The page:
Similarly, Dean (1988), probing all civil-rights-and-liberties and economics decisions by the Supreme Court between 1969 and 1985, finds unanimous decisions distinctly more liberal than nonunanimous. She concludes that ideology clearly affects unanimous civil-rights-and-liberties decisions (although not unanimous economics cases). Likewise, from a random sample of U.S. Court of Appeals decisions between 1965 and 1972, Songer (1982) estimates the proportion of unanimous cases containing “real choice situations” (i.e., permitting judges to decide appeals consistently with their ideology) is between 21 and 33½ percent.


            Pinello (1995, 25) also undermines the theory that unanimous decisions represent instances where courts have a single choice. There, in a carefully structured matched-pair study, two state supreme courts vote without dissent — but reach opposite results — on identical legal issues in fourteen of 29 instances (i.e., 48% of the time). Hence, the convention of using only nonunanimous decisions may mislead scholars, excluding important data from analysis.


            Besides, nonunanimity is no reliable indicator of consequentiality of judicial policy. Brown v. Board of Education (1954), Gideon v. Wainwright (1963), and United States v. Nixon (1974) — to name but three landmark Supreme Court decisions — were decided unanimously. Yet, a methodology operationally requiring nonunanimous opinions to work necessarily misses such momentous, judicially created policies.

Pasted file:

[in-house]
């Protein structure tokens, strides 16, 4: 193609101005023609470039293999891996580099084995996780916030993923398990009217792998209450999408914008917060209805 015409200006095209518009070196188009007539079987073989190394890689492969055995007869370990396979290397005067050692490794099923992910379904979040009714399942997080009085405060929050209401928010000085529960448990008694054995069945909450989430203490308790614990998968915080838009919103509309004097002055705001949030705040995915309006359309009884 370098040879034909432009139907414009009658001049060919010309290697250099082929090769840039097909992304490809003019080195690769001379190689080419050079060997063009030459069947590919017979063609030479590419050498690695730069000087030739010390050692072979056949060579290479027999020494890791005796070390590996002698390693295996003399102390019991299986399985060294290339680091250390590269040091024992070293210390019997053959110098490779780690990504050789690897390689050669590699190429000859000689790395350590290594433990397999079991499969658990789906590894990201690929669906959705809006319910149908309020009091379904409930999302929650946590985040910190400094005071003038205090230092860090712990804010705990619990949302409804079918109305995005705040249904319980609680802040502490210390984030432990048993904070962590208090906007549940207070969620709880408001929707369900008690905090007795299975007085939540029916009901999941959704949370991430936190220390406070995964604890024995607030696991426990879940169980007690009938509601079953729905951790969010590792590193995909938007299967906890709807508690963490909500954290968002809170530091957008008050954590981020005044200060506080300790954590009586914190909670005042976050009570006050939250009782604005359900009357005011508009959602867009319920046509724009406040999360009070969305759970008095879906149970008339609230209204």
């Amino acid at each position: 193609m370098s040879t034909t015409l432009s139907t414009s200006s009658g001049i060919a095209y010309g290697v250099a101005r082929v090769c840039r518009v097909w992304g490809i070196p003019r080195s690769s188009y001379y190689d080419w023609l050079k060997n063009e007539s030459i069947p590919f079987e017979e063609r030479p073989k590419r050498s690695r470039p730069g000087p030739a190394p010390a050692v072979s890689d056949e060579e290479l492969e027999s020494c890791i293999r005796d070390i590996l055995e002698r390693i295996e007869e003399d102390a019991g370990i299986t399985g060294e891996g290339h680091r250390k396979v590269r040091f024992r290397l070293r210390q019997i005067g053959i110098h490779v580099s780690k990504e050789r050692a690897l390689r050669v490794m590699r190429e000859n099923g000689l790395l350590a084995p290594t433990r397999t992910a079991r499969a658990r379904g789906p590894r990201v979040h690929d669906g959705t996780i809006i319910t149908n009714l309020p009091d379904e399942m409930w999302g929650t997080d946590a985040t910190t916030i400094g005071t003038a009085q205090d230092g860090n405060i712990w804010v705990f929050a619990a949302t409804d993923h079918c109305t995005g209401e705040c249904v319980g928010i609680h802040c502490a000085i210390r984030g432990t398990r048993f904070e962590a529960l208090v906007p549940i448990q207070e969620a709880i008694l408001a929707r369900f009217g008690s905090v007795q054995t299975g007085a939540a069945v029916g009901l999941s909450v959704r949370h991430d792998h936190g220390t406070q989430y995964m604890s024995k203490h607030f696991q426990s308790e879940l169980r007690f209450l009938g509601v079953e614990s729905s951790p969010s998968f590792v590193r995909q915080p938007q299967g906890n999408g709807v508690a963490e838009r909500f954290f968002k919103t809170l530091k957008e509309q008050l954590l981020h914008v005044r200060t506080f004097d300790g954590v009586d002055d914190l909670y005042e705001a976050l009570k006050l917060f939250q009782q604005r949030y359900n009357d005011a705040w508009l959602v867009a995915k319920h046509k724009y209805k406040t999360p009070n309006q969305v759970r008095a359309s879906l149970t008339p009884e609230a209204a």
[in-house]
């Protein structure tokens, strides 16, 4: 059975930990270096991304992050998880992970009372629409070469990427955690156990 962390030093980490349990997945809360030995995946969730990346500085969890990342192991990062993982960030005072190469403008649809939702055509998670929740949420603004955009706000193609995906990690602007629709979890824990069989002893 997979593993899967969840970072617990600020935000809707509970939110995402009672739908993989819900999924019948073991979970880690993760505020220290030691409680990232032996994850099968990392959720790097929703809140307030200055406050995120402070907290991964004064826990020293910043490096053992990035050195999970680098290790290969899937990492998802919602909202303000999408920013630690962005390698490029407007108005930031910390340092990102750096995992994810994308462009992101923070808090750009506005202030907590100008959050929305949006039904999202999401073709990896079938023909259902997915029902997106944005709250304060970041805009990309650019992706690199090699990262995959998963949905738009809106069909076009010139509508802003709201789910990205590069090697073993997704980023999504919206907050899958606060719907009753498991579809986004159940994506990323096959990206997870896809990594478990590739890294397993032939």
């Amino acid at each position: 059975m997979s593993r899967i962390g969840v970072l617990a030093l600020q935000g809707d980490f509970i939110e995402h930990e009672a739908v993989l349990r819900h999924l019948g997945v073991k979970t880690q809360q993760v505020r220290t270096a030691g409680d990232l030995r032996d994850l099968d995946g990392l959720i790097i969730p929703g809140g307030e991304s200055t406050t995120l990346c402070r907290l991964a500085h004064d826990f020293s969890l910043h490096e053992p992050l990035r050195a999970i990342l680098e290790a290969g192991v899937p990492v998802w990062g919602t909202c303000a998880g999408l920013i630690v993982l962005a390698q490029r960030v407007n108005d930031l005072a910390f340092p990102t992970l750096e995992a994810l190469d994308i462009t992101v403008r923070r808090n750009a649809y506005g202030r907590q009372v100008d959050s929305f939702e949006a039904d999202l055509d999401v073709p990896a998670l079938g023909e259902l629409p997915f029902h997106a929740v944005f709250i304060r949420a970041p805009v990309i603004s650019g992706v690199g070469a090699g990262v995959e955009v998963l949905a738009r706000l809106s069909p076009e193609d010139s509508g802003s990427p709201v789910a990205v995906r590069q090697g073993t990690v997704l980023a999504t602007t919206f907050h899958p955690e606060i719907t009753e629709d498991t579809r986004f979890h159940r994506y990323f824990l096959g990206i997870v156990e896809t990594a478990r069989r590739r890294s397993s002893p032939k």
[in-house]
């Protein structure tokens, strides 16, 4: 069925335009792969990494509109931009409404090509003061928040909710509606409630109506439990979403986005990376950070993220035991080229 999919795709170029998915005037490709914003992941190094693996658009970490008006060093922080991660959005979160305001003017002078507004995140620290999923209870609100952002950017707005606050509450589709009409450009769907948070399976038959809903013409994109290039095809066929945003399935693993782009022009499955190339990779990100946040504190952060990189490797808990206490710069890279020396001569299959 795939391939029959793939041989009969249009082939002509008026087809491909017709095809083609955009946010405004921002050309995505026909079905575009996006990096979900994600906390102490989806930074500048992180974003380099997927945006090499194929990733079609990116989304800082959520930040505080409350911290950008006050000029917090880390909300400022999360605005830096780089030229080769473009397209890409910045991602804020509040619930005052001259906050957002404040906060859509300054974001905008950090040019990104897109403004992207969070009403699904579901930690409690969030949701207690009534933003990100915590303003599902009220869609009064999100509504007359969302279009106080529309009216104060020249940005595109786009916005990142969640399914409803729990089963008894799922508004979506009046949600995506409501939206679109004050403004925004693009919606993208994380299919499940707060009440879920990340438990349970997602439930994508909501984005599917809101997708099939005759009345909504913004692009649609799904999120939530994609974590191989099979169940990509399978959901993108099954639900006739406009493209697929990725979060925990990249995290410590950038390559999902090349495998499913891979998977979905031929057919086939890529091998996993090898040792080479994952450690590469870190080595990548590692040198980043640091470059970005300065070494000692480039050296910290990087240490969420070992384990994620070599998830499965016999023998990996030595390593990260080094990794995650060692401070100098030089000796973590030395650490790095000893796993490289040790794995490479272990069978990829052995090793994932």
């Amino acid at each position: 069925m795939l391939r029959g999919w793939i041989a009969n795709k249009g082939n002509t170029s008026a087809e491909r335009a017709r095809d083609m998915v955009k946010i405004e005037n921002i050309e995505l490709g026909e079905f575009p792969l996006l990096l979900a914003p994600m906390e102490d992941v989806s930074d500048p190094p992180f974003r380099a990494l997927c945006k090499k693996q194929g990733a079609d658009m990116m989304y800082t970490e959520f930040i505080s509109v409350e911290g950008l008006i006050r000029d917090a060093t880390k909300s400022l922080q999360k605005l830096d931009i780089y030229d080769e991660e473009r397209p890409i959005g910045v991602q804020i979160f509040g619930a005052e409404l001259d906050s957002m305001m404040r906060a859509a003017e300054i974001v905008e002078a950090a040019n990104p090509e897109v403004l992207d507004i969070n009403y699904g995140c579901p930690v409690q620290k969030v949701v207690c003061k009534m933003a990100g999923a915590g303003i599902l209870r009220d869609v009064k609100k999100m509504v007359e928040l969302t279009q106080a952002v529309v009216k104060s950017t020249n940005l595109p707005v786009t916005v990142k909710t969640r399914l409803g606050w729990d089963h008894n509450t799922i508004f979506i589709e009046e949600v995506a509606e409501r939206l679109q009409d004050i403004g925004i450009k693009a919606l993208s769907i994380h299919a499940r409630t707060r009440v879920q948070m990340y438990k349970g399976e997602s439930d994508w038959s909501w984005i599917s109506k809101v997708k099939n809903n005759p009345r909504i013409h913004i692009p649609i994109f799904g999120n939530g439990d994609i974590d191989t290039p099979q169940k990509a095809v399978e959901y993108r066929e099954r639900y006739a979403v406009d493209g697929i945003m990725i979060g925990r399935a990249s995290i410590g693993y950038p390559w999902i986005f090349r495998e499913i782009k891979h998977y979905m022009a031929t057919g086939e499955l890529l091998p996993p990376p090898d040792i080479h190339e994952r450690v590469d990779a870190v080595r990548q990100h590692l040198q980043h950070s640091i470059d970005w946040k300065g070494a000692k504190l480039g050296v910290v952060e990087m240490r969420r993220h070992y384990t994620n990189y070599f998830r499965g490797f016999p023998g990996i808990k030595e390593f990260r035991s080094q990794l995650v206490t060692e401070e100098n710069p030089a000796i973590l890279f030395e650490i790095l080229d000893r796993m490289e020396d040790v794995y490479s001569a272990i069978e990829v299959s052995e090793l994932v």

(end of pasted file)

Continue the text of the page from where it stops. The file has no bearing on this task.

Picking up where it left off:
Goldman (1966, 1975) provides an example of how the nonunanimous approach may affect findings. The former work canvasses both nonunanimous opinions and unanimous reversals of district-court judgments; the latter, exclusively nonunanimous decisions. The nonunanimous-based 1975 undertaking finds clear demarcation by party across all legal topics investigated, while the partially-unanimous-based 1966 survey discovers variance in economic issues alone, not criminal or civil-rights appeals.


            Moreover, empirical inquiry based exclusively on nonunanimous cases at best supports partial models. As Sprague (1968, 7) remarks: "Strictly speaking, the results hold only for cases

. . . in which the Court divided." Thus, before these models can be utilized, another is required to predict when appellate courts fracture.


            In sum, scholars’ use of only nonunanimous court cases may be a moderator in the meta-analysis.



            Two statistical methods are available to confirm moderator variables as such. The first disaggregates studies into subpopulations suggested by the prospective moderators and then looks to the credibility intervals of those subgroups to test for the inclusion of zero (Whitener 1990). Table 3 reveals those subpopulations and credibility intervals.


            Every entry in Table 3 regarding statistical method demonstrates substantially higher findings for regression-derived mean effect sizes than for zero-order correlations, as expected [25]. Indeed, the lone instance of overlap between confidence intervals for simple correlations and regression data occurs for federal district courts (Rows 43 and 44), while every other court and all subject matters demonstrate substantial margins between confidence intervals delineated by statistical method. Further, zero is not embraced in any regression-derived credibility interval (except, again, for federal trial courts), suggesting continued searches for moderators of these subgroups are unnecessary (Whitener 1990) [26]. Clearly, then, statistical method is a moderator variable in the meta-analysis and is referred to hereafter as Moderator #1 [27].